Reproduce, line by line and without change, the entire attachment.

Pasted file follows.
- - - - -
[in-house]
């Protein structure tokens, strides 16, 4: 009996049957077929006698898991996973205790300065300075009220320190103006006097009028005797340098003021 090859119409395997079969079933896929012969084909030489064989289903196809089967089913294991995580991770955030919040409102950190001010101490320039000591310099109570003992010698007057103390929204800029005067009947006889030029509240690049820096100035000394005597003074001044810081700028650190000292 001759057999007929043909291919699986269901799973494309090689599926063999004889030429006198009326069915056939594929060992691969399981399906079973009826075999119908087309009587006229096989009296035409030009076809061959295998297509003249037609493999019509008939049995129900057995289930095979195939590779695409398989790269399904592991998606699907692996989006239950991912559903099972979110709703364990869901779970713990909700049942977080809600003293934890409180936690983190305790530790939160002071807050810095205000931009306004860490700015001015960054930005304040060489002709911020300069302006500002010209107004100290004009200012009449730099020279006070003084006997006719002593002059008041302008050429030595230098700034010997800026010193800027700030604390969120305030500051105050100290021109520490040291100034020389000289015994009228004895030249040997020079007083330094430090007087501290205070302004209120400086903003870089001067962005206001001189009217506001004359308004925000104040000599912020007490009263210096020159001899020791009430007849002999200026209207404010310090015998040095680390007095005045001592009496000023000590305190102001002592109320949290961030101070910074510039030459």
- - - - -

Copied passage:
[in-house]
């Protein structure tokens, strides 16, 4: 009996049957077929006698898991996973205790300065300075009220320190103006006097009028005797340098003021 090859119409395997079969079933896929012969084909030489064989289903196809089967089913294991995580991770955030919040409102950190001010101490320039000591310099109570003992010698007057103390929204800029005067009947006889030029509240690049820096100035000394005597003074001044810081700028650190000292 001759057999007929043909291919699986269901799973494309090689599926063999004889030429006198009326069915056939594929060992691969399981399906079973009826075999119908087309009587006229096989009296035409030009076809061959295998297509003249037609493999019509008939049995129900057995289930095979195939590779695409398989790269399904592991998606699907692996989006239950991912559903099972979110709703364990869901779970713990909700049942977080809600003293934890409180936690983190305790530790939160002071807050810095205000931009306004860490700015001015960054930005304040060489002709911020300069302006500002010209107004100290004009200012009449730099020279006070003084006997006719002593002059008041302008050429030595230098700034010997800026010193800027700030604390969120305030500051105050100290021109520490040291100034020389000289015994009228004895030249040997020079007083330094430090007087501290205070302004209120400086903003870089001067962005206001001189009217506001004359308004925000104040000599912020007490009263210096020159001899020791009430007849002999200026209207404010310090015998040095680390007095005045001592009496000023000590305190102001002592109320949290961030101070910074510039030459």